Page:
Newell Rubbermaid Sinks Most Since 2008 After Slashing Profit Forecast
Newell Rubbermaid Inc. (NWL), the maker of Rubbermaid containers, sank the most since 2008 after cutting its full-year profit forecast on slumping consumer spending.
Per-share profit, excluding costs for restructuring and other items, will be at least $1.60, down from a projection of at least $1.67, the Atlanta-based company said today in a statement. Analysts on average anticipated $1.69, according to a Bloomberg survey.
Some of Newell’s larger retail customers have lowered expectations for U.S. growth as consumer confidence weakens, said Chief Executive Officer Mark Ketchum. More than two-thirds of Newell’s sales come from the U.S., where persistent joblessness and surging prices for food and gas have forced shoppers to watch their wallets.
“High unemployment and rising gas prices are putting a damper on the consumer and that’s flowing through to sales of these products,” Giri Cherukuri, who helps manage $2.8 billion, including Newell shares, for Oakbrook Investments in Lisle, Illinois. “The economy is weak in general.”
Newell tumbled $2, or 12 percent, to $14.97 at 4:01 p.m. in New York Stock Exchange composite trading. That was the biggest drop since Dec. 17, 2008.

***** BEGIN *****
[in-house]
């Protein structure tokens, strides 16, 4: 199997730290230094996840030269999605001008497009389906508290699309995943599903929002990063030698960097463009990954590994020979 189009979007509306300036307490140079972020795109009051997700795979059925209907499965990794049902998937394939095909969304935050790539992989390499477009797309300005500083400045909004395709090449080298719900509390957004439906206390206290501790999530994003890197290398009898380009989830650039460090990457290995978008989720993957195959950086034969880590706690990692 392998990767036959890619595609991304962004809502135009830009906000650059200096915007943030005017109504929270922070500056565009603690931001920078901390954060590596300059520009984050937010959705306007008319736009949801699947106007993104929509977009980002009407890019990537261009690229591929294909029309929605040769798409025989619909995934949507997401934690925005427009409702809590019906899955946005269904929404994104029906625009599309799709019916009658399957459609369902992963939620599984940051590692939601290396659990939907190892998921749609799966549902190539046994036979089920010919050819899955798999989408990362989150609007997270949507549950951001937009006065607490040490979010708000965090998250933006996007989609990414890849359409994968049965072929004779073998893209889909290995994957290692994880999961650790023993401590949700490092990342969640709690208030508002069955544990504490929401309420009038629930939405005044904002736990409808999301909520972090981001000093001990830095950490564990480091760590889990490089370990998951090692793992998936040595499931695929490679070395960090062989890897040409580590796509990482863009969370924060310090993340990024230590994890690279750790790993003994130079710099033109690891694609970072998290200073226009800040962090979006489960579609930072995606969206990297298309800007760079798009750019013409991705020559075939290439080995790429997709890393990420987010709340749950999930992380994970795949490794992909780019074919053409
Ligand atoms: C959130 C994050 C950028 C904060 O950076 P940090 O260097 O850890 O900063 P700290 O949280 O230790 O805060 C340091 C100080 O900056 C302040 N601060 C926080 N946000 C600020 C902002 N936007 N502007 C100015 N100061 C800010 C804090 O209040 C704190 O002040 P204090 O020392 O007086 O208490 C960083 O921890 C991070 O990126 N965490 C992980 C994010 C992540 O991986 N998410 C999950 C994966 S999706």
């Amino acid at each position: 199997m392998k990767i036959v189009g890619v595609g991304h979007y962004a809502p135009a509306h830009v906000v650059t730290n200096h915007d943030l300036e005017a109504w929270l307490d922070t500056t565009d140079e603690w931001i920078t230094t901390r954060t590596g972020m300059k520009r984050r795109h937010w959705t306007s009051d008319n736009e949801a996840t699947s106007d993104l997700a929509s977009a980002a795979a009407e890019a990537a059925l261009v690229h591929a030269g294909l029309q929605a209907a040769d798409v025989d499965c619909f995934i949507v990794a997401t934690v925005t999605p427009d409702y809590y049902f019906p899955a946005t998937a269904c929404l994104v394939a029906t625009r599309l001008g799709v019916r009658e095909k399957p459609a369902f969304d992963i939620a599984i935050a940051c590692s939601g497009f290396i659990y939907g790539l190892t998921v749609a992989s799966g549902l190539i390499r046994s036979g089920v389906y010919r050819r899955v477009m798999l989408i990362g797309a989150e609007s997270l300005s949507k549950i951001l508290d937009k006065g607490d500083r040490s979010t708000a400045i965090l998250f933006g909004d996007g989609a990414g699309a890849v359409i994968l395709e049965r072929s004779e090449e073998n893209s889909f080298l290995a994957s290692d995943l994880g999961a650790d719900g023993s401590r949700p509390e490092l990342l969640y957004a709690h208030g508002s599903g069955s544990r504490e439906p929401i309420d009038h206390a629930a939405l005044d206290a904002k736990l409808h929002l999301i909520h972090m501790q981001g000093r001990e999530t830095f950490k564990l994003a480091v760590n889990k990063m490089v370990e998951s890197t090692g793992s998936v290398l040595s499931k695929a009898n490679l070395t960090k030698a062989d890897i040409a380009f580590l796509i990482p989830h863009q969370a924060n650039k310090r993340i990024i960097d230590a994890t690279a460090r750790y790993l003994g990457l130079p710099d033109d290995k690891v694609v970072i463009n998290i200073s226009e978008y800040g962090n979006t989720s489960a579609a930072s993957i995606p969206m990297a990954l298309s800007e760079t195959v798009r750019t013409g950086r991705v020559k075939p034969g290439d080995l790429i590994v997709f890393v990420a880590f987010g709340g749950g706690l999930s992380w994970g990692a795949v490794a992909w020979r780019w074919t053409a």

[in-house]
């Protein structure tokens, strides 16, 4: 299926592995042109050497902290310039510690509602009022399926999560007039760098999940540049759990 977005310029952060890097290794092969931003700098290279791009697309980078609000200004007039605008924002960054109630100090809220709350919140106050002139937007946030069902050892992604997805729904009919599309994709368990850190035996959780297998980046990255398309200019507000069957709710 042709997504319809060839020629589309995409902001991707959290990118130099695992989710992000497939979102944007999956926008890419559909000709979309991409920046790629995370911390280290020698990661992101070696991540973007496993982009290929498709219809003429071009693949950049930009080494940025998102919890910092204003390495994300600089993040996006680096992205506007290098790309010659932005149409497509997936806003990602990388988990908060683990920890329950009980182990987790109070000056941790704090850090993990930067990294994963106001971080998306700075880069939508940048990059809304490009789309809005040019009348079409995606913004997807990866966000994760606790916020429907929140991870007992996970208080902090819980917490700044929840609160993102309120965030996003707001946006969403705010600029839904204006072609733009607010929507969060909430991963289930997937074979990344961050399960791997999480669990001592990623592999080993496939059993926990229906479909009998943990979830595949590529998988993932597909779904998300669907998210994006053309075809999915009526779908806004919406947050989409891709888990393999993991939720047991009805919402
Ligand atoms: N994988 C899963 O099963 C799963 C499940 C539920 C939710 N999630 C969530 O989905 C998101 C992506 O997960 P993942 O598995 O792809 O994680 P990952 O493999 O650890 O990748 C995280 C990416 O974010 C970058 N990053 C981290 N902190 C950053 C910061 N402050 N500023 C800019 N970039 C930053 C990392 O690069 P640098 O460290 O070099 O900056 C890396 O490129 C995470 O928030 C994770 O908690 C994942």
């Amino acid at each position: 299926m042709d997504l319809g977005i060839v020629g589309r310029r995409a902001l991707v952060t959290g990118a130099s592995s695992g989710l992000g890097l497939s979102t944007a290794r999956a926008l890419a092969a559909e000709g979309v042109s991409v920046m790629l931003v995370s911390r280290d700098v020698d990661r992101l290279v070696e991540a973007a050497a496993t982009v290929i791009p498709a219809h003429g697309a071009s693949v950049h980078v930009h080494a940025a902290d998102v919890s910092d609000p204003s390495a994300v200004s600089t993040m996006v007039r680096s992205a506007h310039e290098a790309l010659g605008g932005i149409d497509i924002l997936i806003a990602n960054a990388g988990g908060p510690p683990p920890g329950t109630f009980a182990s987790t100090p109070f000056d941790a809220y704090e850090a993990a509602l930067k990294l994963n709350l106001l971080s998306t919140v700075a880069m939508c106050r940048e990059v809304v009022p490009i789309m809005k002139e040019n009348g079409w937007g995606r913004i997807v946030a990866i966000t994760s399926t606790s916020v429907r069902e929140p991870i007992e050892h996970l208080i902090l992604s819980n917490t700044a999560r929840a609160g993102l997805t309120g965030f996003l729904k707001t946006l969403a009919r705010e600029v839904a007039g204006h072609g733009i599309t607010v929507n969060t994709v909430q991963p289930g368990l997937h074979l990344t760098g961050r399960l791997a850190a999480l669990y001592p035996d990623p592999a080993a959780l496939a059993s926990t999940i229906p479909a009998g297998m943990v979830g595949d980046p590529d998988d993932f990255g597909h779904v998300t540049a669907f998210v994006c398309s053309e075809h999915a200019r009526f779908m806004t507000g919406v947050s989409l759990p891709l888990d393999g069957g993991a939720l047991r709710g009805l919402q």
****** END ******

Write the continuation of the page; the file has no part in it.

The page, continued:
The company lowered its growth forecast for sales, excluding foreign currency fluctuations, to 3 percent to 4 percent. That’s down a percentage point from a previous estimate April 29.
“Persistent softness in the U.S. economy and increased inflationary pressure have caused us to revise our outlook for the balance of the year,” Ketchum said in the statement.
Other consumer-goods makers have noted that consumers are paring spending. Mothers are buying products in smaller packages at the end of the month to stretch their budgets, Thomas Falk, CEO of Kimberly-Clark Corp. (KMB), told a Sanford C. Bernstein & Co. conference in New York yesterday. The Dallas-based company makes Kleenex tissue and Huggies diapers.
Rising gasoline prices and unemployment have curbed spending by customers of Dollar General Corp. (DG), the largest U.S. dollar-store chain.
“Customers today are experiencing more uncertainty,” CEO Rick Dreiling told analysts this week.
Consumer sentiment unexpectedly decreased in May to the lowest level in six months as Americans grew concerned over the outlook for jobs and the economy, according to the Conference Board, a New York-based private research group. Its confidence index dropped to 60.8 percent from a revised 66 reading in April.
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